The long-term goal of this project is to understand the role of endothelin-A receptor (Ednra) signaling in cephalic neural crest cells (NCCs) during craniofacial morphogenesis. NCCs within the pharyngeal arches are patterned by a wide array of transcription factors and signaling molecules. Expression of the genes encoding these proteins are generally confined to specific """"""""domains"""""""" within the arches, though very little is known about how these domains are established. Endothelin-1 (Ednl)-induced signaling of Ednra is crucial for NCC patterning during lower jaw development, as Edn1-/- and Ednra-/- embryos die at birth from severe craniofacial birth defect that include homeotic transformation of first mandibular first arch-derived structures into more maxillary first arch-like structures, indicating a loss of cell identity. These changes are preceded by disruption of normal mandibular arch gene expression. Our preliminary data indicates that Ednra signaling may be required for NCCs to populate the distal arch. We hypothesize that Edn1/Ednra signaling creates a """"""""development domain"""""""" within the mandibular arch by two methods: 1) guiding NCCs into specific mandibular arch compartments by establishing an Edn1 gradient within the arch and 2) inducing mandibular-specific gene expression while inhibiting maxillary-specific gene expression, with the induced gene expression dependent on the source of Edn1 within the arch. We will address these hypotheses using a variety of approaches.
In Aim 1, we will use an inducible gene expression system in the mouse to target Edn1 expression to NCCs, allowing us to disrupt any Edn1 gradient in the pharyngeal arches.
In Aim 2, we will use Cre/loxP technology in the mouse to individually inactivate the Edn1 gene in its source tissues within the arches.
In Aim 3, we will use the Dlx1/Dlx2 and Ednra mutant strains and a novel inducible Dlx2 transgenice mouse strain to examine how Edn1/Ednra signaling establishes a developmental program in the mandibular arch. Together, these approaches will hopefully elucidate the functional significance of endothelin signaling during facial development, further our understanding of the molecular basis of mandibular arch patterning and help explain the molecular basis behind human birth defects that affect the face.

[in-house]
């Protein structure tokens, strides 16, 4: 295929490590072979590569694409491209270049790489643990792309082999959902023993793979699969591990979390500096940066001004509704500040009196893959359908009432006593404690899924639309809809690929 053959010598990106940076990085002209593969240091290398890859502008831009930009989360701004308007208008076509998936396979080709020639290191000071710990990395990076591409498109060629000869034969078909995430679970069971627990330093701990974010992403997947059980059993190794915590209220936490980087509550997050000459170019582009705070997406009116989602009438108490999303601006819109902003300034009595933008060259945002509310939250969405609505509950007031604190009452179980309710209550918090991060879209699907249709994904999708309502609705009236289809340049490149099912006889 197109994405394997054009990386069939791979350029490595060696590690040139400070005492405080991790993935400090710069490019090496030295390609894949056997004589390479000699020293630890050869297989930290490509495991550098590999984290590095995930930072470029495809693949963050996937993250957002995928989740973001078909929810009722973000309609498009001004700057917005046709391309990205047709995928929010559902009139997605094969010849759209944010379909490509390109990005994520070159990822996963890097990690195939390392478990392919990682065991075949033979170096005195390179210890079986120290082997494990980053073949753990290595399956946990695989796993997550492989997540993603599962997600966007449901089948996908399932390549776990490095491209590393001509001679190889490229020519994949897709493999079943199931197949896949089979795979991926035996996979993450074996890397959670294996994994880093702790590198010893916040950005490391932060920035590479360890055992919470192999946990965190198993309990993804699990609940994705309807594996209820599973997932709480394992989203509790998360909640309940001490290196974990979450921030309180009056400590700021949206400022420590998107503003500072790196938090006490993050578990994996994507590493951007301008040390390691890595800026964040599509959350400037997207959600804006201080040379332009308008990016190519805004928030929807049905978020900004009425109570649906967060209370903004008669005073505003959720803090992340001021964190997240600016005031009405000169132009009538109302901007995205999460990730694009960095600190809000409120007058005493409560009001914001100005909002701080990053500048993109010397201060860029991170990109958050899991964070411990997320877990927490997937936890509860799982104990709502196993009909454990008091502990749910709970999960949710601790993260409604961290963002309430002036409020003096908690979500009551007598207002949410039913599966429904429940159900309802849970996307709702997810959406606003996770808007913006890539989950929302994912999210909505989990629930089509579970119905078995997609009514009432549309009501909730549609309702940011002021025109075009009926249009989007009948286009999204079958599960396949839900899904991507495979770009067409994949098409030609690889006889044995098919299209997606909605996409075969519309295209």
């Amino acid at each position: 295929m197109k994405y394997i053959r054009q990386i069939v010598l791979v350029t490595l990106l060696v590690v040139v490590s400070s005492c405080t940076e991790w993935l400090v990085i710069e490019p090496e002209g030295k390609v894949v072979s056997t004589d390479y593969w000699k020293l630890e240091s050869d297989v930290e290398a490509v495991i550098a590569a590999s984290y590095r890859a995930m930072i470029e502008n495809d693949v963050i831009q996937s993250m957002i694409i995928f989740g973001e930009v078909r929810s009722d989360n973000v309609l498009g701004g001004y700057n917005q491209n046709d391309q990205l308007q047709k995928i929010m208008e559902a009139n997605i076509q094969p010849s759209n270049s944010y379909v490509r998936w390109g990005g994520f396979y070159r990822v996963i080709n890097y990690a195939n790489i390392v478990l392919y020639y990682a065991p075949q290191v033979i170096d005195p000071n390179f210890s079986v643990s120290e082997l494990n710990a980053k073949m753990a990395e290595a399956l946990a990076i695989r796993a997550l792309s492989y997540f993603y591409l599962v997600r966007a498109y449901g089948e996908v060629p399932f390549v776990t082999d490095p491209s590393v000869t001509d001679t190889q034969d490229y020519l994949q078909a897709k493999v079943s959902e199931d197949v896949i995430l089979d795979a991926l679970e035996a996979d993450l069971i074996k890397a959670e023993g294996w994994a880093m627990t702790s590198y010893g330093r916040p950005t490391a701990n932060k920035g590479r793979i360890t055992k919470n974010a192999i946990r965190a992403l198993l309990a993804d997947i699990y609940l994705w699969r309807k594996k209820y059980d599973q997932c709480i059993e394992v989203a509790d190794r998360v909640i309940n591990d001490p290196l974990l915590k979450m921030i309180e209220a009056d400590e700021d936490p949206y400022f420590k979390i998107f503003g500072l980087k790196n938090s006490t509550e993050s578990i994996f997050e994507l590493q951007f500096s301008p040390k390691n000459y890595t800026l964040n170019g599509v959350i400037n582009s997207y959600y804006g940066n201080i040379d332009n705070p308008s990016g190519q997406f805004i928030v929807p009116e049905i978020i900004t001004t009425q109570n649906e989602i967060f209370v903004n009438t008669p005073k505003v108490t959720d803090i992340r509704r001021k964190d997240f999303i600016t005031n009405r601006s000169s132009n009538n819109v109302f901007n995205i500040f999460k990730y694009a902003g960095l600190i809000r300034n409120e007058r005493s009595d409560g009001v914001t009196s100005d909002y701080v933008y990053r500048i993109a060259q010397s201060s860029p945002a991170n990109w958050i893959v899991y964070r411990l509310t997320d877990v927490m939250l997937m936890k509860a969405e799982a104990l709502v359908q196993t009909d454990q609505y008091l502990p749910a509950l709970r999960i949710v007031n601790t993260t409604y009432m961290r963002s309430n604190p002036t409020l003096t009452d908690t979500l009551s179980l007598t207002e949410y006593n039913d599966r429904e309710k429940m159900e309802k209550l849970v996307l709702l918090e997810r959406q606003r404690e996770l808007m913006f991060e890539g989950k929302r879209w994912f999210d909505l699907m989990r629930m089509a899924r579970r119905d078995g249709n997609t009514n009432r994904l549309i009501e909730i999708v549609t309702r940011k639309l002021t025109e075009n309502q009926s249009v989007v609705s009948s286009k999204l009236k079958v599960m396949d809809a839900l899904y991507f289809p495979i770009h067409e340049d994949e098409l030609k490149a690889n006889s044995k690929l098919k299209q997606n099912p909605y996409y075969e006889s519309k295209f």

National Institute of Health (NIH)
National Institute of Dental & Craniofacial Research (NIDCR)
Research Project (R01)
Project #
Application #
Study Section
Skeletal Biology Development and Disease Study Section (SBDD)
Program Officer
Scholnick, Steven
Project Start
Project End
Budget Start
Budget End
Support Year
Fiscal Year
Total Cost
Indirect Cost
University of Colorado Denver
Schools of Dentistry
United States
Zip Code
Tavares, Andre L P; Clouthier, David E (2015) Cre recombinase-regulated Endothelin1 transgenic mouse lines: novel tools for analysis of embryonic and adult disorders. Dev Biol 400:191-201
Gordon, Christopher T; Weaver, K Nicole; Zechi-Ceide, Roseli Maria et al. (2015) Mutations in the endothelin receptor type A cause mandibulofacial dysostosis with alopecia. Am J Hum Genet 96:519-31
Feng, Weiguo; Choi, Irene; Clouthier, David E et al. (2013) The Ptch1(DL) mouse: a new model to study lambdoid craniosynostosis and basal cell nevus syndrome-associated skeletal defects. Genesis 51:677-89
Clouthier, David E; Passos-Bueno, Maria Rita; Tavares, Andre L P et al. (2013) Understanding the basis of auriculocondylar syndrome: Insights from human, mouse and zebrafish genetic studies. Am J Med Genet C Semin Med Genet 163C:306-17
Tavares, Andre L P; Garcia, Elvin L; Kuhn, Katherine et al. (2012) Ectodermal-derived Endothelin1 is required for patterning the distal and intermediate domains of the mouse mandibular arch. Dev Biol 371:47-56
Clouthier, David E; Garcia, Elvin; Schilling, Thomas F (2010) Regulation of facial morphogenesis by endothelin signaling: insights from mice and fish. Am J Med Genet A 152A:2962-73
Ruest, Louis-Bruno; Clouthier, David E (2009) Elucidating timing and function of endothelin-A receptor signaling during craniofacial development using neural crest cell-specific gene deletion and receptor antagonism. Dev Biol 328:94-108
Clouthier, David E; Gray, Josie; Artinger, Kristin Bruk (2008) Micromanaging Palate Development. Perspect Speech Sci Orofac Disord 18:62-72
Hendershot, Tyler J; Liu, Hongbin; Clouthier, David E et al. (2008) Conditional deletion of Hand2 reveals critical functions in neurogenesis and cell type-specific gene expression for development of neural crest-derived noradrenergic sympathetic ganglion neurons. Dev Biol 319:179-91
Abe, Makoto; Ruest, Louis-Bruno; Clouthier, David E (2007) Fate of cranial neural crest cells during craniofacial development in endothelin-A receptor-deficient mice. Int J Dev Biol 51:97-105

Showing the most recent 10 out of 14 publications